by Greg Walcher, E&E Legal Senior Policy Fellow
As appearing in the Daily Sentinel

Electric cars are set to dominate the worldwide automobile market. They account for more than a third of all cars on the road, and gas-powered cars are only 22%. The year is 1900, and both engine types will soon overtake primitive steam-powered vehicles, still 40% of the vehicles in America. Although Stanley Steamers rarely explode, many Americans fear they might and their hissing noise scares the horses. The future of gasoline cars is also doubtful, owing to their unbearable noise, the dirty and dangerous job of hand cranking to start them, and the difficulty in finding gas.

Thomas Edison, who has electrified New York City literally, and the American imagination figuratively, has purchased a Baker Electric, and is touting the quiet dependable nature of his lead-acid batteries as the future of transportation. Walter Bearsey designed a fleet of electric cabs in London and several companies followed in New York. Their short range is not an issue in cities and 12 miles an hour beats the horse-drawn carriages.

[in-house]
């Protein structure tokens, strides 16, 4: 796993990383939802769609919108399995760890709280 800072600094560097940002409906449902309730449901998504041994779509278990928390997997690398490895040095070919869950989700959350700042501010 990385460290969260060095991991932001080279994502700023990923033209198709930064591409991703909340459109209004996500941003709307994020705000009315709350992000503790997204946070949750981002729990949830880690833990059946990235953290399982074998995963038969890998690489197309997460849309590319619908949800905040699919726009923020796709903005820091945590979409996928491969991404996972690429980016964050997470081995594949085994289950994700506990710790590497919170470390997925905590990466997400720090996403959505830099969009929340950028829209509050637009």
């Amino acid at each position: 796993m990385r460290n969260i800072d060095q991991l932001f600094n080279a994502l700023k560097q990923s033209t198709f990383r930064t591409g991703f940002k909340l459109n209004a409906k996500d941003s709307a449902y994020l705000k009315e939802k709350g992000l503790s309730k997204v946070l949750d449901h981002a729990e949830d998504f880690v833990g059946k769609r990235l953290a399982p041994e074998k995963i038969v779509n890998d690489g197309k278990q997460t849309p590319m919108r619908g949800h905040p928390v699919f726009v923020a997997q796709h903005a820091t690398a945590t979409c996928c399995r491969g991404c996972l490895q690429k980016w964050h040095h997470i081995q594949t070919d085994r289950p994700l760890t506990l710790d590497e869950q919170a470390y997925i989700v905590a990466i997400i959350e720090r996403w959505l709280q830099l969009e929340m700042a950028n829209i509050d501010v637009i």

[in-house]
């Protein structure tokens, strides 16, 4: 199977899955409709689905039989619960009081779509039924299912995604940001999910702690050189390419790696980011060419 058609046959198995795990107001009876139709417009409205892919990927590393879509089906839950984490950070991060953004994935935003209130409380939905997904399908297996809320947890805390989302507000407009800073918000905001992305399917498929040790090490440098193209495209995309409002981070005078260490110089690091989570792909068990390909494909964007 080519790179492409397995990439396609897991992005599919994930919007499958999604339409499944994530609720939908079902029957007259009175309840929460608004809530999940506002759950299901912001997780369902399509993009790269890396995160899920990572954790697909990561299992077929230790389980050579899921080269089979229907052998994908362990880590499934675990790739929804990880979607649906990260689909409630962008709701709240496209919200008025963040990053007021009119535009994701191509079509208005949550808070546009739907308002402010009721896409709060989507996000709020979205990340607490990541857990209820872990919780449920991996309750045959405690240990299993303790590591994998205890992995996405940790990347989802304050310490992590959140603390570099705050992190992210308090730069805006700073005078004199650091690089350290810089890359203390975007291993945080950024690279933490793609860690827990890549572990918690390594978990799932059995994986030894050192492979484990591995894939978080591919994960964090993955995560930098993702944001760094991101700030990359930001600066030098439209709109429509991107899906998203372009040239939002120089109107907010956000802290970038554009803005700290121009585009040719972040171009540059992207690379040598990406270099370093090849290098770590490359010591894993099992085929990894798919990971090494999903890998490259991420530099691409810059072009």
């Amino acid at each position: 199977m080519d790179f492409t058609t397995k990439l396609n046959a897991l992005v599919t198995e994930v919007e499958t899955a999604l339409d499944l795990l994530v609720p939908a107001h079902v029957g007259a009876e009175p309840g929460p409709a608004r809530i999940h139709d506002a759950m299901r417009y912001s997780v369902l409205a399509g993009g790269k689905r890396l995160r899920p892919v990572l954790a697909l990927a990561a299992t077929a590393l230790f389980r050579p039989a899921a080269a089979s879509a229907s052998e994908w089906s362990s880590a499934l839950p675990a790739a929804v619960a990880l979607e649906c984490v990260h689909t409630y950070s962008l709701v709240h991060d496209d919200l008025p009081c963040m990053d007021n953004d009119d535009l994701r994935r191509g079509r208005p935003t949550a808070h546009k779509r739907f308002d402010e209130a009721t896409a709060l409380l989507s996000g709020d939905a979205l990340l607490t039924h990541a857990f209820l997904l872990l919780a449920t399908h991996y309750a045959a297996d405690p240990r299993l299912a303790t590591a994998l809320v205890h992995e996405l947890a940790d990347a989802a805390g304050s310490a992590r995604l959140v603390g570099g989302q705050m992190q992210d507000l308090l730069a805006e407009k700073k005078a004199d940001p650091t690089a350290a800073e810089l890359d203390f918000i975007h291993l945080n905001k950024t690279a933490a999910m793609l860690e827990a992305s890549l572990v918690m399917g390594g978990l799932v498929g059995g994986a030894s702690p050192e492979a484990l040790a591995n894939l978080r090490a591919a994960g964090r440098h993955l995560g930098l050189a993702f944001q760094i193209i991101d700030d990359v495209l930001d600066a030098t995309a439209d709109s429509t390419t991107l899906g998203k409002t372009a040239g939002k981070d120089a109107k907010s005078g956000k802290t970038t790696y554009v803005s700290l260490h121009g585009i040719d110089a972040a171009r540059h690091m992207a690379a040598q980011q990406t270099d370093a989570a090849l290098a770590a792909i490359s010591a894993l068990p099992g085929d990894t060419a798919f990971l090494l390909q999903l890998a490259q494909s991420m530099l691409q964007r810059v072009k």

Fast-forward to 1910: 35 electric car companies are selling well in the U.S. The 1915 Standard Electric, using Westinghouse motors, boasts speeds of 20 miles an hour, though its $1,800 price limits it to wealthy buyers.

Electric cars held the land speed records until 1900, with French cars recording speeds of 39-57 miles an hour. The record was broken in 1902 by both steam and gas-powered cars and by 1904 Henry Ford’s gas-powered car was clocked at 91 miles an hour. Electrics were quiet, comfortable, and easy to drive, but they had challenges, too, primarily their high cost, slow speed, short battery range, and lack of charging stations.

Read more.